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Lancet. 1982 Feb 6;1(8267):328-31.

Misdiagnosis of stroke.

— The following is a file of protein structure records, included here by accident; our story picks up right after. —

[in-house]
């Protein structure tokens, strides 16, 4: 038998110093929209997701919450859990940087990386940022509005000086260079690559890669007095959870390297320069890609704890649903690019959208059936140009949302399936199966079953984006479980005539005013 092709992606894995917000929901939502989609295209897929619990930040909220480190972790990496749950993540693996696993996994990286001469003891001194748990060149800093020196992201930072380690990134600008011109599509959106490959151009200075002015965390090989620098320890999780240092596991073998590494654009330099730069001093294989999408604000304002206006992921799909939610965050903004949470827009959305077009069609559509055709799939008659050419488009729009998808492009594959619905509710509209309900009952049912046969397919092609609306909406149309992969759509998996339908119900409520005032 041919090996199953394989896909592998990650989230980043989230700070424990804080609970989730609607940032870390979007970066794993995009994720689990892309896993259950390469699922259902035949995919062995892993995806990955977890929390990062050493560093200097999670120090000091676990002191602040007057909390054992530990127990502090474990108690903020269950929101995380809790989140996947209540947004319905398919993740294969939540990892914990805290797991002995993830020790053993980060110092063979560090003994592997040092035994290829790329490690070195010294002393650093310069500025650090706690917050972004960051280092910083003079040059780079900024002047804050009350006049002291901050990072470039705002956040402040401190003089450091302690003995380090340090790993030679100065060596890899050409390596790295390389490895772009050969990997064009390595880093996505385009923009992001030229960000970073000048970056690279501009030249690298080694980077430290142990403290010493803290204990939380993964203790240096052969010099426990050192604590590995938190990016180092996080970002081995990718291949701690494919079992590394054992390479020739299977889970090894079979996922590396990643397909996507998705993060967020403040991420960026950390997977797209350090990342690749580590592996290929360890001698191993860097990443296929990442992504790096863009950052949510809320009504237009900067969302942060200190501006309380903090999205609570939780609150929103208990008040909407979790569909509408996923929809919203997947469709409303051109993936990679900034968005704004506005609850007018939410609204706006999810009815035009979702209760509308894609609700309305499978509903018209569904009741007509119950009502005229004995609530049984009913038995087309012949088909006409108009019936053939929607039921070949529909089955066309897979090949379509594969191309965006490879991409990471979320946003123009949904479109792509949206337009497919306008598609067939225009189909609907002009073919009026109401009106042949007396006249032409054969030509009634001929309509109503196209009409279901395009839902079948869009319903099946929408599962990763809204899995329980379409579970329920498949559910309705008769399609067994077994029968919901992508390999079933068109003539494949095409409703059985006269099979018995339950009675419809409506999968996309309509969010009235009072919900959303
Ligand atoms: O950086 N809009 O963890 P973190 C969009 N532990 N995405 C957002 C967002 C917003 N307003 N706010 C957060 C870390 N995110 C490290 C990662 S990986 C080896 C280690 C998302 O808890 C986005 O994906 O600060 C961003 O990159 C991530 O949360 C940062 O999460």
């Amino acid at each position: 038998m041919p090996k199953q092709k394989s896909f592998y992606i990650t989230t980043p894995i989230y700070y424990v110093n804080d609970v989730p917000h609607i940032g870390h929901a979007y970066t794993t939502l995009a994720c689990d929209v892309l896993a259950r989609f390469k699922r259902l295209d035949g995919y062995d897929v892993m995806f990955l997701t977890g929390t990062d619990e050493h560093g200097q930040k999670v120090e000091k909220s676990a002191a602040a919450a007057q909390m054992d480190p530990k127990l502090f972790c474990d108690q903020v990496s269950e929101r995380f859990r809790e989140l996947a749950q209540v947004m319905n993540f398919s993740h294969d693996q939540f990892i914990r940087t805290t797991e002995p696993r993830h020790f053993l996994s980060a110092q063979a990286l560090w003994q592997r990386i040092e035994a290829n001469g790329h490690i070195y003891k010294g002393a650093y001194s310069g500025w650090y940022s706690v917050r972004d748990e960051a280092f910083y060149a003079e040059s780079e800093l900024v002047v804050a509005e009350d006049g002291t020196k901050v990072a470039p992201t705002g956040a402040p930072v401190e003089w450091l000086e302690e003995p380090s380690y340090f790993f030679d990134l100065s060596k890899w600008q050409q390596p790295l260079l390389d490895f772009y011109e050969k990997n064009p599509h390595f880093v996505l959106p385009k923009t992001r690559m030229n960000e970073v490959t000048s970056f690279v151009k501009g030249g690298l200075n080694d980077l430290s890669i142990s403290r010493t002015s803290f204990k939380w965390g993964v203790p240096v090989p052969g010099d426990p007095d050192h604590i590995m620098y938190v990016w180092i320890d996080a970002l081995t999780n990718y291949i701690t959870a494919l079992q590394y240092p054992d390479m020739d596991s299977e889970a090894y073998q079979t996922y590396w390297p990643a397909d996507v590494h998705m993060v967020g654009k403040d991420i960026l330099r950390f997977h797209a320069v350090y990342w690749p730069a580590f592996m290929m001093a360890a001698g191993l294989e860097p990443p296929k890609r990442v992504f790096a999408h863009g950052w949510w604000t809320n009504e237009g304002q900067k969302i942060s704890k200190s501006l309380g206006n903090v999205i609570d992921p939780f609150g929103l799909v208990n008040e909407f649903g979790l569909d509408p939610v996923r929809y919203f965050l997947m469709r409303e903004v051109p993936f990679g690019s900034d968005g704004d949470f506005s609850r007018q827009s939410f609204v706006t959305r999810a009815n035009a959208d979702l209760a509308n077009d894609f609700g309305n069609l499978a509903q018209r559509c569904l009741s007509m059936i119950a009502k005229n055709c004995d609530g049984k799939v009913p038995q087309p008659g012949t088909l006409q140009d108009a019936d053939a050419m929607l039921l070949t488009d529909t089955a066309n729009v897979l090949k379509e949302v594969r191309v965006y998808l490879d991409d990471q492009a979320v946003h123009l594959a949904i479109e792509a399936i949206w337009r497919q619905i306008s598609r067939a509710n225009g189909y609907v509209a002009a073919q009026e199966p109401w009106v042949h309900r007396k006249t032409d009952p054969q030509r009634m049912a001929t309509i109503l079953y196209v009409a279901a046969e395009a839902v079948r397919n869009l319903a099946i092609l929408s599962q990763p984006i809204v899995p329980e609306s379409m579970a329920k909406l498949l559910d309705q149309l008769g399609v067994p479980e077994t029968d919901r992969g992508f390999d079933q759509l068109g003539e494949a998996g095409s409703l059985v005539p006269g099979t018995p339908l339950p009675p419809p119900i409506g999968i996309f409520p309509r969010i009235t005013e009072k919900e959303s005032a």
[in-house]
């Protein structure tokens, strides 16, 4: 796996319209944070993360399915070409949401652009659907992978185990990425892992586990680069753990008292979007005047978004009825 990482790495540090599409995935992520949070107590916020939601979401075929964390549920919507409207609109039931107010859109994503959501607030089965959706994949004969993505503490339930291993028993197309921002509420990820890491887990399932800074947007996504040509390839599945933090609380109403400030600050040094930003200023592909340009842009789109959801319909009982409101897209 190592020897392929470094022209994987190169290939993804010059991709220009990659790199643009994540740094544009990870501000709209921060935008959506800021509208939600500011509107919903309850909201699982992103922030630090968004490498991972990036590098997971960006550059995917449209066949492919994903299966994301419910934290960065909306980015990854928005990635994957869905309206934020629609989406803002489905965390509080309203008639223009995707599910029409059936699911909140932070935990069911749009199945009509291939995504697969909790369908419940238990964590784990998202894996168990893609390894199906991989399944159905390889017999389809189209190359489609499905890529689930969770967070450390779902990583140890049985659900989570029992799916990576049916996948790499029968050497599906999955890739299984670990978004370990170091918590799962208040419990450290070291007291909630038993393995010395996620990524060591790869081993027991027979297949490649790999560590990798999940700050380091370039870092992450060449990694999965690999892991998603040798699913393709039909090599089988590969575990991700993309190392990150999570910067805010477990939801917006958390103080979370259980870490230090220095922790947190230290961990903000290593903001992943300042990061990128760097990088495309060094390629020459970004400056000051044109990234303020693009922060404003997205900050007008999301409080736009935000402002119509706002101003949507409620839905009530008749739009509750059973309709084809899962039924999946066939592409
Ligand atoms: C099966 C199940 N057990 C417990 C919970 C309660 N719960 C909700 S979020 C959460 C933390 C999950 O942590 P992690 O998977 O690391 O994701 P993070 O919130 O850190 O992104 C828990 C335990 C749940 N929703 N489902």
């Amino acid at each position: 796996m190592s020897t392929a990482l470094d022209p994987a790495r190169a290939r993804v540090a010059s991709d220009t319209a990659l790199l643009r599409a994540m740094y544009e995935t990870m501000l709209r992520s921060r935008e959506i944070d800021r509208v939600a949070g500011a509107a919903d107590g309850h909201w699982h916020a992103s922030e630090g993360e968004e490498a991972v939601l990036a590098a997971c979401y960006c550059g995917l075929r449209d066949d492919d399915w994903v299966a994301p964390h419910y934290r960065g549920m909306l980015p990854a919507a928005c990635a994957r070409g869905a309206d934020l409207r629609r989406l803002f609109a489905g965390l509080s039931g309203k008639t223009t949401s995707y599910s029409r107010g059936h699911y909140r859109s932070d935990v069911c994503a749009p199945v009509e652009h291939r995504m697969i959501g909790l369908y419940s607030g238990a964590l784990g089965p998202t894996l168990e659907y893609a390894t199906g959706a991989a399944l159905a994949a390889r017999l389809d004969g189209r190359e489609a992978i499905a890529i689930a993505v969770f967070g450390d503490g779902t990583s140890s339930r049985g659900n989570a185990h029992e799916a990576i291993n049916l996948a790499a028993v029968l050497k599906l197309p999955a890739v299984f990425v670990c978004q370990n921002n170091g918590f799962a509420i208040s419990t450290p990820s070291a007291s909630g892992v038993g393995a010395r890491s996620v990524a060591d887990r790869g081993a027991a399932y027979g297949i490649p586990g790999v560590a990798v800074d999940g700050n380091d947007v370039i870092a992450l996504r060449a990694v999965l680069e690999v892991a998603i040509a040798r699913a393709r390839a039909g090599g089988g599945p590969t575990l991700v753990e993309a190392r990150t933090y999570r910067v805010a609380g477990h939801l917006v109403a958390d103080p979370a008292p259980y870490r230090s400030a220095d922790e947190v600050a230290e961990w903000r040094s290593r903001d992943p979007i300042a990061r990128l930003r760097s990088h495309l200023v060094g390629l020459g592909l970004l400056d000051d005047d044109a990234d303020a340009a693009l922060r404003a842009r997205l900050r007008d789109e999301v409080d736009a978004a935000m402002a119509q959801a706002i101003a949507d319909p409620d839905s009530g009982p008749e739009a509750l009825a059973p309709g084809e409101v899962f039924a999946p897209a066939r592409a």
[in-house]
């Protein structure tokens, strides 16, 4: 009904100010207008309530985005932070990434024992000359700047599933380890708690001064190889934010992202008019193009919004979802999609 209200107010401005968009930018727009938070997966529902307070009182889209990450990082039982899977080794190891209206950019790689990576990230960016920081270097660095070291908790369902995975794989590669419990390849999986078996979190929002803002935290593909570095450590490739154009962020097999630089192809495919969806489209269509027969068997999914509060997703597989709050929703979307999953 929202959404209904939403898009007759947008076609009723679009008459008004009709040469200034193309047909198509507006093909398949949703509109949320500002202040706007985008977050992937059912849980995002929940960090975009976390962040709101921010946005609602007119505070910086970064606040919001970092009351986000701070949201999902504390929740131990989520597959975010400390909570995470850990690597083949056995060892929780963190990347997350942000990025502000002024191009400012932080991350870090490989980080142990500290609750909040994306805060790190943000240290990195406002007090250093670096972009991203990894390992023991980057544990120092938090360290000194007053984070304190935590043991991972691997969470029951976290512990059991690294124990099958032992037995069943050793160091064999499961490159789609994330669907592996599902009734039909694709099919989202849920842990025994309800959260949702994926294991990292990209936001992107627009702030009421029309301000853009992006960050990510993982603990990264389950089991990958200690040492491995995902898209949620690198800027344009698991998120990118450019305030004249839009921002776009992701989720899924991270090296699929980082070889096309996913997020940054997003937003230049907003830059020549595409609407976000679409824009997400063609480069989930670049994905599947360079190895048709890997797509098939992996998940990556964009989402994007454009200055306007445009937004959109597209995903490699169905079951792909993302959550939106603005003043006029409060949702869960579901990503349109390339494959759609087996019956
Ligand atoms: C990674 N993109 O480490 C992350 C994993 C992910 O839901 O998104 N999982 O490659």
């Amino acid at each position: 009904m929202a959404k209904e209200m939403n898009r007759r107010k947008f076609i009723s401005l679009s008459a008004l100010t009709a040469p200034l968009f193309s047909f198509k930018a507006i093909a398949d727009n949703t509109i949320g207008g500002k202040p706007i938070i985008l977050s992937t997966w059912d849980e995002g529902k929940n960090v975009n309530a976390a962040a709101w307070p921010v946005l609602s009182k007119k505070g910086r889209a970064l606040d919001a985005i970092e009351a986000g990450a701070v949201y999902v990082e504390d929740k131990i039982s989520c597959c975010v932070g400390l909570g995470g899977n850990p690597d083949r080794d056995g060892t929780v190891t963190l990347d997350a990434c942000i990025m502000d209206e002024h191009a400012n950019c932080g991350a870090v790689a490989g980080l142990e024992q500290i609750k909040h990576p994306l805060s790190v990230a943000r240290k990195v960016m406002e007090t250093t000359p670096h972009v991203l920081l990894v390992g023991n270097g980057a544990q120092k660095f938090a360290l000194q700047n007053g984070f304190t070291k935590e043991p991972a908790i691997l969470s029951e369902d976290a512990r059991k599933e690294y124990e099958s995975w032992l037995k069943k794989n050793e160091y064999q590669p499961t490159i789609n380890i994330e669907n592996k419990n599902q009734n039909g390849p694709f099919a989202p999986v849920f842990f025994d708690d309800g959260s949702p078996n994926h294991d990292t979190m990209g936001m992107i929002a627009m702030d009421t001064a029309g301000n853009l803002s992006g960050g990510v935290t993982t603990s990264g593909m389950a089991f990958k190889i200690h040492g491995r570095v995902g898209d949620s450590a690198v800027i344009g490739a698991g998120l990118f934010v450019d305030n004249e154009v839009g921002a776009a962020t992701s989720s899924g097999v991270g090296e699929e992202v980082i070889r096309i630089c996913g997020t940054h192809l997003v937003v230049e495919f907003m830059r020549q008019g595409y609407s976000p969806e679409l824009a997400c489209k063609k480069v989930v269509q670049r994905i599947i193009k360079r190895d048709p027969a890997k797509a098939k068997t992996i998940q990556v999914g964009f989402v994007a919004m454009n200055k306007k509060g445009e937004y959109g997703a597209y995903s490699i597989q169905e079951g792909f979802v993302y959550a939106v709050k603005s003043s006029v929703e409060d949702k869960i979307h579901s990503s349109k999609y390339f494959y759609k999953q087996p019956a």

Among 821 consecutive patients admitted to an acute stroke unit, the initial diagnosis of stroke proved incorrect in 108 (13%). The commonest causes of misdiagnosis were unwitnessed or unrecognised seizures (39%) and confusional states and syncope (24%), conditions that can be diagnosed only clinically. In a series of 93 cases examined post mortem, the diagnostic accuracy for stroke varied with clinical skill and ranged from 38% to 89%. The frequency (but not the type) of incorrect diagnosis was the same in 244 patients investigated with computerised tomographic (CT) scanning as in 345 patients investigated without it. Although CT and other neurological investigations are useful aids in the diagnosis of stroke, they remain a supplement to, and not a substitute for, correct clinical evaluation.

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